Rex Jensen talks about 25 years of progress in Lakewood Ranch before Music on Main party.
The day was Feb. 25, 1994 and Rex Jensen was standing on land soon to be developed into Lakewood Ranch's Summerfield community.
Jensen was the vice president of real estate for Schroeder-Manatee Ranch at the time, and while excited about the scope of the enormous Lakewood Ranch project, he knew not many people outside of SMR shared that feeling.
"What we did then was counter-intuitive," Jensen said last week while sharing memories going into Lakewood Ranch's 25th anniversary year. "In 1994-95, the market was retirement driven. We weren't doing a retirement community. We did Summerfield where the houses were priced from $89,000 to $129,000.
"And nobody (outside of SMR) believed in the property, we had no large developer. We did it ourselves. That was daunting. That was scary."
Twenty-five years later, Lakewood Ranch is the second-best-selling community in the U.S., as crowned by the real estate consulting firms of RCLCO and John Burns Real Estate, which perform the study on a nationwide basis. Through Nov. 30, Lakewood Ranch sold a record 1,394 homes in 2018, 184 more than the previous year with a month still to go.
To celebrate the community's enormous success and silver anniversary, the usual Music on Main — Friday, Jan. 4 at Main Street at Lakewood Ranch — is expanding. Besides the usual live music, milestones exhibits will be set up as well as a resident photo gallery.
Jensen, who continues to be entrenched in the expansion of Lakewood Ranch into Sarasota County with Waterside, along with building roads to facilitate the expansion east of Lorraine Road, admitted he doesn't spend a lot of time looking back.
"I was brought here to build, so I've always been focused toward the future," said Jensen, who became SMR's president in 2002 and its CEO in 2005. "It's never been about where we have been, but where we are headed. I'm still building. It's not mission accomplished. Our 25th year is just part of the process."
Even in the early days, Jensen said he knew Lakewood Ranch could be special.
"When I first interviewed for the job, initially I said I was not interested," Jensen said. "I had my own company (a real estate consulting company in Tampa). But when I found out the scale of the project, I changed my mind. It was the magnitude of the challenge."
The Uihlein family purchased 48 square miles of land in 1922 to pursue timber and ranching. That land eventually became the home of the 31,000-acre Lakewood Ranch development.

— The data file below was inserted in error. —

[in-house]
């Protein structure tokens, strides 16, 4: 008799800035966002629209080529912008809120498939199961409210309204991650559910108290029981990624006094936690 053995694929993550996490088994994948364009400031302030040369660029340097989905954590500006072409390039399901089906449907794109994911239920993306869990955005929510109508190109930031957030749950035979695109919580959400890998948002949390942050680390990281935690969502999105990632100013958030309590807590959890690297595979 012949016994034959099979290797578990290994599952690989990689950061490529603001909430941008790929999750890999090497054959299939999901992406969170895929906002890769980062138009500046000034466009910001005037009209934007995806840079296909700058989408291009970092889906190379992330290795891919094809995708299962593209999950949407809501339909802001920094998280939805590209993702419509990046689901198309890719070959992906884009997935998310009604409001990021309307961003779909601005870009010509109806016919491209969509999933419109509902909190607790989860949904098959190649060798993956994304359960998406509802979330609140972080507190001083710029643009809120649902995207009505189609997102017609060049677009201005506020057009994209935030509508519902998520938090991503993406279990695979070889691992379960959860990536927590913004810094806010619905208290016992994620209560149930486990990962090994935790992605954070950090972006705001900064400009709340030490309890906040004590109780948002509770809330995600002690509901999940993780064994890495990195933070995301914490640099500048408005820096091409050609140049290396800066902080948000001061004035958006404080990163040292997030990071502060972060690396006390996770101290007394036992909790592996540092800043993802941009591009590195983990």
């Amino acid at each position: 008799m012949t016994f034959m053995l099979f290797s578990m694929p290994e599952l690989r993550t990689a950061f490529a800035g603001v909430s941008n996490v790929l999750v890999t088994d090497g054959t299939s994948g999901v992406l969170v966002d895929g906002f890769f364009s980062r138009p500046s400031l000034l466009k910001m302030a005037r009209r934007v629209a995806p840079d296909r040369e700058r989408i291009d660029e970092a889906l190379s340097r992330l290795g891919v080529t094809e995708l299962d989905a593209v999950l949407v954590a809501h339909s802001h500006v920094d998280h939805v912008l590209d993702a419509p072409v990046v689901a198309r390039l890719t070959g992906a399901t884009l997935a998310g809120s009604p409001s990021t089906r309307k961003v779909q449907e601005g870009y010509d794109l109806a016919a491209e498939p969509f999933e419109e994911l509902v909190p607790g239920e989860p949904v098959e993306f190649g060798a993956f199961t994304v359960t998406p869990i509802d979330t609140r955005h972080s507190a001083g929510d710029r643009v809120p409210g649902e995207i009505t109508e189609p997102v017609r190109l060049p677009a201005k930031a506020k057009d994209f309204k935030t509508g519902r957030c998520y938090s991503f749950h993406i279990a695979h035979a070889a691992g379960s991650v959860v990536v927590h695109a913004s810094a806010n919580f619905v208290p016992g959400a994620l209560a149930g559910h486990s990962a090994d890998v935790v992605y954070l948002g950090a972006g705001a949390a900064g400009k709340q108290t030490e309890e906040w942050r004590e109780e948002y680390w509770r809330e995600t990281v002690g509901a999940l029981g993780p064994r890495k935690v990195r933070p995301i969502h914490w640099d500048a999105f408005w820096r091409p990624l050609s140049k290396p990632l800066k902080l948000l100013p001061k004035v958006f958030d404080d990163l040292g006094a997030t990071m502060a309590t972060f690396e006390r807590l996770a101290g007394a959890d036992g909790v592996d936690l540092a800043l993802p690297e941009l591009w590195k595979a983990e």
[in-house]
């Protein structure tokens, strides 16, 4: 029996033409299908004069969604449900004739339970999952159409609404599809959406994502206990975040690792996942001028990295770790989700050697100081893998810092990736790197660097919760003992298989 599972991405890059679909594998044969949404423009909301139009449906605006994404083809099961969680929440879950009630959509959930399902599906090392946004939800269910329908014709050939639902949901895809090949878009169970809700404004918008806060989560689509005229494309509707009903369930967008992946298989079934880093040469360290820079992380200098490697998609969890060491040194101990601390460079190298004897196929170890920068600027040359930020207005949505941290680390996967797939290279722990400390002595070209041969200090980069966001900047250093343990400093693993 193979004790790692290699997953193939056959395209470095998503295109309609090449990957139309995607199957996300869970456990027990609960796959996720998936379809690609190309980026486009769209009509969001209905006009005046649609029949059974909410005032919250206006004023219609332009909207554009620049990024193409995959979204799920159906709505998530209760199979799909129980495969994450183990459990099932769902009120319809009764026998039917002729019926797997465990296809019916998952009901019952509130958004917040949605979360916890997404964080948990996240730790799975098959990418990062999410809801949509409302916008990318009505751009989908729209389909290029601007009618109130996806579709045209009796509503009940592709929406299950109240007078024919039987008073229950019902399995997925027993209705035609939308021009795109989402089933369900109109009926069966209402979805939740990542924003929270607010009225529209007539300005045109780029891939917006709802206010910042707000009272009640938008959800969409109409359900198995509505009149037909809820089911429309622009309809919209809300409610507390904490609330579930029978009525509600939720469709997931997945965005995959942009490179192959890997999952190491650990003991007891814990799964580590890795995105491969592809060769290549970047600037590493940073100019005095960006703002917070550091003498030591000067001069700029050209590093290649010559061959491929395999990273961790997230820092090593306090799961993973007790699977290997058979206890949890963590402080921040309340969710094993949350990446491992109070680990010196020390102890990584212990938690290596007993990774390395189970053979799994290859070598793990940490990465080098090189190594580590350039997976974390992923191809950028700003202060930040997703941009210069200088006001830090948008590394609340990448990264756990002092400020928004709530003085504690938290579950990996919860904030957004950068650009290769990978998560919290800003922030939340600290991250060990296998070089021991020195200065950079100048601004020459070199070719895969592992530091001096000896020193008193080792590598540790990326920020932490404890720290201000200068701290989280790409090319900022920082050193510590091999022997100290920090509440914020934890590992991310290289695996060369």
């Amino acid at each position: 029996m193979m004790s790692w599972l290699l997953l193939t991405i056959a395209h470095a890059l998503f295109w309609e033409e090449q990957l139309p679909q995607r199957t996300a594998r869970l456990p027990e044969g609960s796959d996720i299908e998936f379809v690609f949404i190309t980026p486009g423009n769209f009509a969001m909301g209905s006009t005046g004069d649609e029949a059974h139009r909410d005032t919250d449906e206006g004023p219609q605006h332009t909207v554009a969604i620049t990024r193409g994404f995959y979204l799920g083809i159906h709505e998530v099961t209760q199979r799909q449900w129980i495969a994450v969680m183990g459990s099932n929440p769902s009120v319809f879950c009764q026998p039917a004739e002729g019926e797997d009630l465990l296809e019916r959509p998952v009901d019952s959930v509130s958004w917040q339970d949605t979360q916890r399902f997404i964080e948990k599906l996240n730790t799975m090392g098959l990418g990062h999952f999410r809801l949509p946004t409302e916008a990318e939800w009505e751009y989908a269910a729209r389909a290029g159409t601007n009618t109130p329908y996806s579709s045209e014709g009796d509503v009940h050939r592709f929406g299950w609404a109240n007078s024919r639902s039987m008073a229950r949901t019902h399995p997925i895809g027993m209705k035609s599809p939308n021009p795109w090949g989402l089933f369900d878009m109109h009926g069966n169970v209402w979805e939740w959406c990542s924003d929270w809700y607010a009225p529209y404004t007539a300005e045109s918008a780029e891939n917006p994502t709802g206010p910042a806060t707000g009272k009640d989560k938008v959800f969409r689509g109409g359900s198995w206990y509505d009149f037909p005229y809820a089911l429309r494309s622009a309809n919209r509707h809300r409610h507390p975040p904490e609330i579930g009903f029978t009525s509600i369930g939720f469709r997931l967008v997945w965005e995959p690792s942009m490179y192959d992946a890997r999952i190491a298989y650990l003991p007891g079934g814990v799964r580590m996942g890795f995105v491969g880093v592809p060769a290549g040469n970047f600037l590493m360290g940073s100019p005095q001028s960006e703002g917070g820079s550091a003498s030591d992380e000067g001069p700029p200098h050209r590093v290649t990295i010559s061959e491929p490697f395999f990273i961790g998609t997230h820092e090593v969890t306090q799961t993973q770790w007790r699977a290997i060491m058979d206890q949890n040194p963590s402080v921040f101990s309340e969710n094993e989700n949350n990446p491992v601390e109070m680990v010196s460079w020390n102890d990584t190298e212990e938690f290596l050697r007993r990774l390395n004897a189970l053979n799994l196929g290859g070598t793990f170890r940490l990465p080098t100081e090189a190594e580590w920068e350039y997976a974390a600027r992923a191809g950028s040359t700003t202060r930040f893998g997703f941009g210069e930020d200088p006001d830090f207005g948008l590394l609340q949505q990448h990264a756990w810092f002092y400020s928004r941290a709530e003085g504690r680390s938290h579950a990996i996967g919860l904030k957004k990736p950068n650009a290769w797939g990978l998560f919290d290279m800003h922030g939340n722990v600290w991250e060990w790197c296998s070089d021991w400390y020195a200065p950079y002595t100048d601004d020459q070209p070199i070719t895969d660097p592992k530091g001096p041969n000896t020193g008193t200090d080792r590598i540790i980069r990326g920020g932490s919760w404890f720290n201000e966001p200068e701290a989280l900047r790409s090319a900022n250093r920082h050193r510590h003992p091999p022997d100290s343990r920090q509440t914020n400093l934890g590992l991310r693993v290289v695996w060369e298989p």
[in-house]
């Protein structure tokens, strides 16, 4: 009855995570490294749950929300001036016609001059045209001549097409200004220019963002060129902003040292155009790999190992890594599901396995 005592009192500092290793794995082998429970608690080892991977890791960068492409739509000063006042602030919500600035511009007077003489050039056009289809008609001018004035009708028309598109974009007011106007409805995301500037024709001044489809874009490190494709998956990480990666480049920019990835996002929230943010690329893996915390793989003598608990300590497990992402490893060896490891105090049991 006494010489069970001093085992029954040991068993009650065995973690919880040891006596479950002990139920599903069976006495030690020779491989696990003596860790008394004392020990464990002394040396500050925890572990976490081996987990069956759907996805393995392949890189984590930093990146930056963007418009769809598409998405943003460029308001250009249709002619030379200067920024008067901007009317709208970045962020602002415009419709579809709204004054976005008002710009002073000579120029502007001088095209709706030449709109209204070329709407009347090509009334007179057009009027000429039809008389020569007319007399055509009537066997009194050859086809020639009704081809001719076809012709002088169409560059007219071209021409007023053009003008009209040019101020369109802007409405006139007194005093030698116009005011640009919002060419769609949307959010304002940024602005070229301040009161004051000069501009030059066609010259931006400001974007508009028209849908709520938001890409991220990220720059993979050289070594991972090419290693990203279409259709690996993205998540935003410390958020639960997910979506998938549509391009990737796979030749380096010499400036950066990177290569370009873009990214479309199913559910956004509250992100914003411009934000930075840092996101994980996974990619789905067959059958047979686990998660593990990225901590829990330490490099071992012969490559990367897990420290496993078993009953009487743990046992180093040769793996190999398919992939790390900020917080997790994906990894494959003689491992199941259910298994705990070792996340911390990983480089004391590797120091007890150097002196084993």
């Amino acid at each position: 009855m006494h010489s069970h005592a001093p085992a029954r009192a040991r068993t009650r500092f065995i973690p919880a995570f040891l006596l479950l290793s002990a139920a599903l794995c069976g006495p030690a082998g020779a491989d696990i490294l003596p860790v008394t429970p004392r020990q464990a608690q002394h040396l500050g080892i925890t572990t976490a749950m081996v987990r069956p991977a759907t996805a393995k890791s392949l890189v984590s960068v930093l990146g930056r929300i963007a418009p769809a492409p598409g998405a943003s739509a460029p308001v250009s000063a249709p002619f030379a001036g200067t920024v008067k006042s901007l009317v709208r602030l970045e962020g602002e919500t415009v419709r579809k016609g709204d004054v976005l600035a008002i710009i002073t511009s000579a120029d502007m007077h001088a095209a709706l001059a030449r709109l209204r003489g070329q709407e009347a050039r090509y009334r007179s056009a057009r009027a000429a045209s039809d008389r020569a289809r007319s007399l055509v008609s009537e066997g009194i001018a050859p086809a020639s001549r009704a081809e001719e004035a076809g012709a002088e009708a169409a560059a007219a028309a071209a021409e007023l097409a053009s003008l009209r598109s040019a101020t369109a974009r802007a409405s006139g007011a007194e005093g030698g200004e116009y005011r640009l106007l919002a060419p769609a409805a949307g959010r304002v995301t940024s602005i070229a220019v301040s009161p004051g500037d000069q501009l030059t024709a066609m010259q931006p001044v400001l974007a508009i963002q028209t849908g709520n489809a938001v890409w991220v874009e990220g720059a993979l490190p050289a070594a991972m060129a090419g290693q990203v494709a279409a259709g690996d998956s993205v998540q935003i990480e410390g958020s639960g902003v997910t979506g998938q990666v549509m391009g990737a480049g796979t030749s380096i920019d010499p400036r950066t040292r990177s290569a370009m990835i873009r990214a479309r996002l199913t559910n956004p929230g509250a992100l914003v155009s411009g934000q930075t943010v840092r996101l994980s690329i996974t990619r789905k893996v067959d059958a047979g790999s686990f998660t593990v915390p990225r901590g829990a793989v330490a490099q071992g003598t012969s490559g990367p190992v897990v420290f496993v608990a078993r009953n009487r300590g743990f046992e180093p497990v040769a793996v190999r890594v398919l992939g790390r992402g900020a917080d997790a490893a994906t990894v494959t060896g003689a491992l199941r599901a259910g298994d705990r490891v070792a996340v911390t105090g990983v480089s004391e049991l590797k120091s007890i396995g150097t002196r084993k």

Jensen said the direction for Lakewood Ranch was established in the late 1970s to early 1980s. SMR had spent approximately a half million dollars to study the overall property and its inventory. The SMR board had come up with an alternative master plan to what had been working.
If the property was to host future neighborhoods, Jensen said some organizing principles drove any version of the plan due to wetlands and natural systems that couldn't move, along with defined areas where roads needed to be built.
When Jensen spoke at an area seminar in 1984, he knew Sarasota and Manatee counties were going to experience the most explosive growth in Florida.
But after breaking ground in 1994, builders weren't rushing to be part of the growth.
"There was still a mindset ... that's way out east," Jensen said of Lakewood Ranch. "Even though it isn't. It's in the middle of the (expletive) county."
The new community forged forward, and now attracts national attention as a premier place to live.
"Are some of the roads a little different? Are some of the uses a little different?" Jensen asked Rhetorically. "Yeah. But this absolutely is what I envisioned," Jensen said.
There were bumps in the Lakewood Ranch road.
Jensen called the economic downturn in 2007 and 2008 "dreadful." However, he said SMR fared better than others because it had not "invested ahead of ourselves."
He said the late Nathan Benderson told him the 2007-2008 years were tougher for the real estate market than the 1930s, which he had lived through.
After the economy recovered, Lakewood Ranch grew in leaps and bounds.
"I am proudest of all the schools we have," Jensen said. "And our resources and conservation efforts. The water systems, the parks. Look at the churches, the stuff that defines a community. Look at the social fabric we have here. Generally speaking, I think the population is satisfied here. They are raising their families and living their lives. We are giving them more entertainment and things to do. It's all about lifestyle."
Once he exited the interview, Jensen was ready to focus back on the future.
"I am hoping to do something more significant in terms of affordable housing," he said. "We have 12,000 people who work here. In Waterside, I would like to do some more affordable housing."
Will we see Lakewood Ranch expand more to the east in Sarasota County?
"It depends on the economy," he said. "How is the stock market doing? How do people feel? It's the same methodology."
He said those who worry about growth should come to certain terms.
"You know, people are going to come," he said. "You can't regulate them out of existence. If you don't approve growth in one form, it will happen in another."
Accommodating that growth will continue to be his job, and continue to be one of the reasons he took it years ago.
"I love the intellectual challenge of it all," he said. "I like puzzles. This has been one."
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